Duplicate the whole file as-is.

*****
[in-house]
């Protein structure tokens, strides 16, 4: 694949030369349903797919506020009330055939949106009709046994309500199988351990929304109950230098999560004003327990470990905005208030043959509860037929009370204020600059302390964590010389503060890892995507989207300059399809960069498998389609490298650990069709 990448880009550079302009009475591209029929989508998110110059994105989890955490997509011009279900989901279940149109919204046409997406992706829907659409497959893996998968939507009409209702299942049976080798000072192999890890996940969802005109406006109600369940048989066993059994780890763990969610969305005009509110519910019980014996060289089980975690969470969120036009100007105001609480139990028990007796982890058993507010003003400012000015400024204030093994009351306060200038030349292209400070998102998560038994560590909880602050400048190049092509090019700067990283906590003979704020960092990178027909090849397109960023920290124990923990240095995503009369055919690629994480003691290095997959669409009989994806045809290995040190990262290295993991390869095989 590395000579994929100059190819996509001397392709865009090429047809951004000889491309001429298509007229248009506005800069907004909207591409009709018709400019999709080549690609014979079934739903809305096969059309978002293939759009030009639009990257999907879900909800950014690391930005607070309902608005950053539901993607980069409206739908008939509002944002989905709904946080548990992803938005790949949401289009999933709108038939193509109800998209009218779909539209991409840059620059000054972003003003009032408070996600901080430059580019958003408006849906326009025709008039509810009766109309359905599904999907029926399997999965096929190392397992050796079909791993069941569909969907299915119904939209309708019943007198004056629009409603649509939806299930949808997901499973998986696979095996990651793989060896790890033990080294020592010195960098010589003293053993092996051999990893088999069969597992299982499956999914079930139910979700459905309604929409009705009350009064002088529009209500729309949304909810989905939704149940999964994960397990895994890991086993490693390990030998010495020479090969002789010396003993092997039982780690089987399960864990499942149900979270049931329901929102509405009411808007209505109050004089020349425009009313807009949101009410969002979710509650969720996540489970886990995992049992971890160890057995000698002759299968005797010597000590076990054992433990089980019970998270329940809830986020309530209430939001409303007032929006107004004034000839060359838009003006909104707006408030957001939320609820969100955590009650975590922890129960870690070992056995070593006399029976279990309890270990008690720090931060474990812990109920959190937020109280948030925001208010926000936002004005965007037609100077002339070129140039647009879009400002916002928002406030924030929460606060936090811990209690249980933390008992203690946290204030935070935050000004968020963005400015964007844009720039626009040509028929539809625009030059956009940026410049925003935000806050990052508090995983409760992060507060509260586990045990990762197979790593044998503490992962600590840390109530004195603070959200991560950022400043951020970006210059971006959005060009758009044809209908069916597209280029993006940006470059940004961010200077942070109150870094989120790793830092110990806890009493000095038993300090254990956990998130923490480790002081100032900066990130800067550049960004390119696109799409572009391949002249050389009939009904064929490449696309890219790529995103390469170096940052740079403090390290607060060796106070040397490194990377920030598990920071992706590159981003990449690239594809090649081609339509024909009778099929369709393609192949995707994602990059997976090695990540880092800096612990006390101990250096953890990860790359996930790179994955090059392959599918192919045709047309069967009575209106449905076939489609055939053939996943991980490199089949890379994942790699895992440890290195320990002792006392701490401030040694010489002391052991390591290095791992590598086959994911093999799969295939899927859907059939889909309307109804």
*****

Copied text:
[in-house]
């Protein structure tokens, strides 16, 4: 694949030369349903797919506020009330055939949106009709046994309500199988351990929304109950230098999560004003327990470990905005208030043959509860037929009370204020600059302390964590010389503060890892995507989207300059399809960069498998389609490298650990069709 990448880009550079302009009475591209029929989508998110110059994105989890955490997509011009279900989901279940149109919204046409997406992706829907659409497959893996998968939507009409209702299942049976080798000072192999890890996940969802005109406006109600369940048989066993059994780890763990969610969305005009509110519910019980014996060289089980975690969470969120036009100007105001609480139990028990007796982890058993507010003003400012000015400024204030093994009351306060200038030349292209400070998102998560038994560590909880602050400048190049092509090019700067990283906590003979704020960092990178027909090849397109960023920290124990923990240095995503009369055919690629994480003691290095997959669409009989994806045809290995040190990262290295993991390869095989 590395000579994929100059190819996509001397392709865009090429047809951004000889491309001429298509007229248009506005800069907004909207591409009709018709400019999709080549690609014979079934739903809305096969059309978002293939759009030009639009990257999907879900909800950014690391930005607070309902608005950053539901993607980069409206739908008939509002944002989905709904946080548990992803938005790949949401289009999933709108038939193509109800998209009218779909539209991409840059620059000054972003003003009032408070996600901080430059580019958003408006849906326009025709008039509810009766109309359905599904999907029926399997999965096929190392397992050796079909791993069941569909969907299915119904939209309708019943007198004056629009409603649509939806299930949808997901499973998986696979095996990651793989060896790890033990080294020592010195960098010589003293053993092996051999990893088999069969597992299982499956999914079930139910979700459905309604929409009705009350009064002088529009209500729309949304909810989905939704149940999964994960397990895994890991086993490693390990030998010495020479090969002789010396003993092997039982780690089987399960864990499942149900979270049931329901929102509405009411808007209505109050004089020349425009009313807009949101009410969002979710509650969720996540489970886990995992049992971890160890057995000698002759299968005797010597000590076990054992433990089980019970998270329940809830986020309530209430939001409303007032929006107004004034000839060359838009003006909104707006408030957001939320609820969100955590009650975590922890129960870690070992056995070593006399029976279990309890270990008690720090931060474990812990109920959190937020109280948030925001208010926000936002004005965007037609100077002339070129140039647009879009400002916002928002406030924030929460606060936090811990209690249980933390008992203690946290204030935070935050000004968020963005400015964007844009720039626009040509028929539809625009030059956009940026410049925003935000806050990052508090995983409760992060507060509260586990045990990762197979790593044998503490992962600590840390109530004195603070959200991560950022400043951020970006210059971006959005060009758009044809209908069916597209280029993006940006470059940004961010200077942070109150870094989120790793830092110990806890009493000095038993300090254990956990998130923490480790002081100032900066990130800067550049960004390119696109799409572009391949002249050389009939009904064929490449696309890219790529995103390469170096940052740079403090390290607060060796106070040397490194990377920030598990920071992706590159981003990449690239594809090649081609339509024909009778099929369709393609192949995707994602990059997976090695990540880092800096612990006390101990250096953890990860790359996930790179994955090059392959599918192919045709047309069967009575209106449905076939489609055939053939996943991980490199089949890379994942790699895992440890290195320990002792006392701490401030040694010489002391052991390591290095791992590598086959994911093999799969295939899927859907059939889909309307109804």